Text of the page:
Hideo Kojima sheds a bit more light on the next PlayStation 2 entry in the Metal Gear franchise.
Konami has been pretty quiet about Hideo Kojima's latest installment in the acclaimed Metal Gear Solid franchise on the PlayStation 2 since the title's eye-popping debut at last year's E3. Aside from a few mentions here and there in the Japanese press, there hasn't been much in the way of information on the eagerly anticipated game. However, during a recent event in San Francisco, Kojima offered more information about Snake Eater and personally demoed the game to a select few. This early look at the game shed some light on the promising new twist on Metal Gear Solid 3's stealth mechanics and several other aspects of its gameplay.
Kojima's presentation opened with a quick rundown of the concept behind the newest Metal Gear--"stealth" and "survival" are this year's buzz words--and touched on the three themes Kojima would be focusing on: the game's new era, gameplay, and setting. The new era, which has been highlighted in the trailers shown for the game, is the 1960s. While Kojima was vague about exactly how the main character (who bears more than a passing resemblance to Solid Snake) winds up in the '60s, he did note that Snake wouldn't make use of a time machine. The absence of any far-fetched temporal devices leaves a few other narrative options open, such as a Star Trek-like anomaly à la Onimusha 3 or maybe some spicy food before bedtime (provided the game is one big dream sequence), but time will tell as more information is revealed.
Kojima's next topic of discussion was the new gameplay that has been referred to in materials for the upcoming title. The first component of the new system covered was camouflage, which plays a major part in the game. One of the goals for the development team is to maximize the tension players will feel as they try to infiltrate enemy territory. This has resulted in a new twist to MGS's famous stealth mechanics with the inclusion of a "deep camouflage" system. The system, which is currently being refined as development on the game progresses, will require you to blend in with your environments in a number of ways.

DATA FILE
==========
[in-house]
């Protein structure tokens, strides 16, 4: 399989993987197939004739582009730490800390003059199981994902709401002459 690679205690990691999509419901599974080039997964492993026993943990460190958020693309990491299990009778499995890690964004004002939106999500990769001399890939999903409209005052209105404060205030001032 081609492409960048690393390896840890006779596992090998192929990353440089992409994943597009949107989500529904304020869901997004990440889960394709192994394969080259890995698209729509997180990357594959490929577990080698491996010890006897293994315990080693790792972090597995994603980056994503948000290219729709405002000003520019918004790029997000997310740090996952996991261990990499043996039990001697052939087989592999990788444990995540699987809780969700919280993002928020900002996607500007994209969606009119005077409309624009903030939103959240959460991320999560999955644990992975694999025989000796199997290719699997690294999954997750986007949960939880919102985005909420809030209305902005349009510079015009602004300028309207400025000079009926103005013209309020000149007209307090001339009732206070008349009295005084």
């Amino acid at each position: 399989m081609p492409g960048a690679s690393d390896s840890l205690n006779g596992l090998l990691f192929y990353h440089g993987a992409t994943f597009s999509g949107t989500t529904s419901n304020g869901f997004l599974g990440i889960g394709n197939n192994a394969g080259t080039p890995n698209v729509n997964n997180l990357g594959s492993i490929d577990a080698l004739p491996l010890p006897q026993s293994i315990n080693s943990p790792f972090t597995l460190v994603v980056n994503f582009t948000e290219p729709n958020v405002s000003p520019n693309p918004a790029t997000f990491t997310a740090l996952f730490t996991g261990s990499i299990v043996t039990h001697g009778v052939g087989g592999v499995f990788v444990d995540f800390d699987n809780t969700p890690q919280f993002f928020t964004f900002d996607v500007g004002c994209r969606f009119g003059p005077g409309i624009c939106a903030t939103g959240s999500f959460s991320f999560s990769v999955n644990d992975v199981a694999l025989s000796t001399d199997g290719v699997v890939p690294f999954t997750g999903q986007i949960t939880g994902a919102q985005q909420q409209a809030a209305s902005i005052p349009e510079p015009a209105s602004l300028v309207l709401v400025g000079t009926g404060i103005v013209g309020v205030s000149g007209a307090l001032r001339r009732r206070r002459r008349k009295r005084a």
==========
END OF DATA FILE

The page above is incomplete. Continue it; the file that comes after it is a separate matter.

You can keep from being seen by using your clothing, your environment, your posture, and even face paint. A camouflage index, shown in the upper right corner of the screen, will display a percentage that reflects your current visibility state and an indicator showing what you're currently wearing. The higher the percentage, the less likely you are to be seen by an enemy. Proximity factors into your being seen, though, so even if you're virtually invisible, an enemy may sense that something looks wrong and start poking around.
While the camo system is somewhat similar to the meter used in Splinter Cell to let you know how visible you are, Snake Eater's system is more complex. The index percentage is affected on the fly by several factors that you'll have to manage as you play the game. The four major components that appear to affect your index are Snake's camo pattern, his posture, his location in the environment, and the face paint he's wearing. The camo pattern system seems to be laid out pretty logically. As you go through the game you'll need to make sure Snake's camo pattern matches his surroundings so he can blend in. For example, you'll want to don a tree bark pattern when slinking around in the woods or a grass pattern when skulking around grassy areas.
You'll have to be pretty quick on your feet as you go through the different environments, since your surroundings change pretty quickly and will require you to adjust your camo (which you can do freely at any time) accordingly. While Kojima showed off seven camo patterns you could use in the game, he stated there would be many more to choose from. In addition to the straightforward stuff like tree bark and grass patterns, you can expect to find a diverse range of other camouflage including fire and snow patterns and several varieties of leaf patterns. There does appear to be a catch to the system, however. It sounds as if you won't have access to the full selection of camo when you start the game.
Although choosing the right camo pattern is a good start toward not being seen, it's just one piece of the puzzle. Snake's posture will have a significant effect on the camo index, based on how you stand and move around. Kojima showed off a demo of the game to illustrate the ways that Snake's posture affected the index. The sequence started with Snake standing in grass, wearing an olive drab camo pattern with a camo index of 45 percent. Snake then went through several different actions that affected the percentage. Crouching raised the percentage to 65 percent, while lying down boosted it to 80 percent. Normal walking dropped the percentage down to 20 percent, and running moved it to negative 5 percent. A new move called stalking (which is essentially a way to move quietly) boosted the percentage back up to 45 percent. The catch to stalking is that it causes Snake's new stamina meter to run down. Kojima wouldn't elaborate on what effects the stamina meter will have, other than to say that you'll lose stamina as you engage in physical activities such as walking or climbing around mountains (or even taking your shirt off in poor weather), and you'll have to feed yourself to regain lost stamina. The system will be elaborated on at this year's E3.